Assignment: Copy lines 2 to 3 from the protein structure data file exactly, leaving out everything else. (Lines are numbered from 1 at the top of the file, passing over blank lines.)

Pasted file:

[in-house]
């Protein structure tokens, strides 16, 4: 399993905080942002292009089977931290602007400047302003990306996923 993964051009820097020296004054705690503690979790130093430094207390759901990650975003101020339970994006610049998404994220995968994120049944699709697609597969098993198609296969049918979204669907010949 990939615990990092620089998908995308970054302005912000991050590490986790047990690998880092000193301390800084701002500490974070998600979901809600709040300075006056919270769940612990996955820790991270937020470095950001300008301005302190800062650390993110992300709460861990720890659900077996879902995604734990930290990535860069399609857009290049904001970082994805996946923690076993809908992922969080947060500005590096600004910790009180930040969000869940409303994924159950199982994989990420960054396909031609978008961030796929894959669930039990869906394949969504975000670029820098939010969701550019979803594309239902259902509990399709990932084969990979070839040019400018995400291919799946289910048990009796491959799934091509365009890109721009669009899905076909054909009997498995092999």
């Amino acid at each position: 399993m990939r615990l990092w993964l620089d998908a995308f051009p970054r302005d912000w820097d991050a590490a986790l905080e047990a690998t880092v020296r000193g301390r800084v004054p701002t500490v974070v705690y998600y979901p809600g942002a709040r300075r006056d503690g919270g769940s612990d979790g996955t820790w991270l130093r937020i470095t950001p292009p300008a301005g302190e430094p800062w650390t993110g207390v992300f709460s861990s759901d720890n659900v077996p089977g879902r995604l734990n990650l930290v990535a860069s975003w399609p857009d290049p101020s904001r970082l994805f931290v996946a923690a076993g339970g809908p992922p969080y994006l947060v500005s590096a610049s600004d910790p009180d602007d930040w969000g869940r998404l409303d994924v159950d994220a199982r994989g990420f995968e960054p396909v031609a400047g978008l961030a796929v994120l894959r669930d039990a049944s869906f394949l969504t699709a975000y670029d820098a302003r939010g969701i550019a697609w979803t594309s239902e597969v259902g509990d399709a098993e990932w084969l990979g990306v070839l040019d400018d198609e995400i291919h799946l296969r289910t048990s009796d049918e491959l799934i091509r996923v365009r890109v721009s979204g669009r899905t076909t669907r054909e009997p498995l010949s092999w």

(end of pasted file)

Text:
């Protein structure tokens, strides 16, 4: 399993905080942002292009089977931290602007400047302003990306996923 993964051009820097020296004054705690503690979790130093430094207390759901990650975003101020339970994006610049998404994220995968994120049944699709697609597969098993198609296969049918979204669907010949 990939615990990092620089998908995308970054302005912000991050590490986790047990690998880092000193301390800084701002500490974070998600979901809600709040300075006056919270769940612990996955820790991270937020470095950001300008301005302190800062650390993110992300709460861990720890659900077996879902995604734990930290990535860069399609857009290049904001970082994805996946923690076993809908992922969080947060500005590096600004910790009180930040969000869940409303994924159950199982994989990420960054396909031609978008961030796929894959669930039990869906394949969504975000670029820098939010969701550019979803594309239902259902509990399709990932084969990979070839040019400018995400291919799946289910048990009796491959799934091509365009890109721009669009899905076909054909009997498995092999």
């Amino acid at each position: 399993m990939r615990l990092w993964l620089d998908a995308f051009p970054r302005d912000w820097d991050a590490a986790l905080e047990a690998t880092v020296r000193g301390r800084v004054p701002t500490v974070v705690y998600y979901p809600g942002a709040r300075r006056d503690g919270g769940s612990d979790g996955t820790w991270l130093r937020i470095t950001p292009p300008a301005g302190e430094p800062w650390t993110g207390v992300f709460s861990s759901d720890n659900v077996p089977g879902r995604l734990n990650l930290v990535a860069s975003w399609p857009d290049p101020s904001r970082l994805f931290v996946a923690a076993g339970g809908p992922p969080y994006l947060v500005s590096a610049s600004d910790p009180d602007d930040w969000g869940r998404l409303d994924v159950d994220a199982r994989g990420f995968e960054p396909v031609a400047g978008l961030a796929v994120l894959r669930d039990a049944s869906f394949l969504t699709a975000y670029d820098a302003r939010g969701i550019a697609w979803t594309s239902e597969v259902g509990d399709a098993e990932w084969l990979g990306v070839l040019d400018d198609e995400i291919h799946l296969r289910t048990s009796d049918e491959l799934i091509r996923v365009r890109v721009s979204g669009r899905t076909t669907r054909e009997p498995l010949s092999w």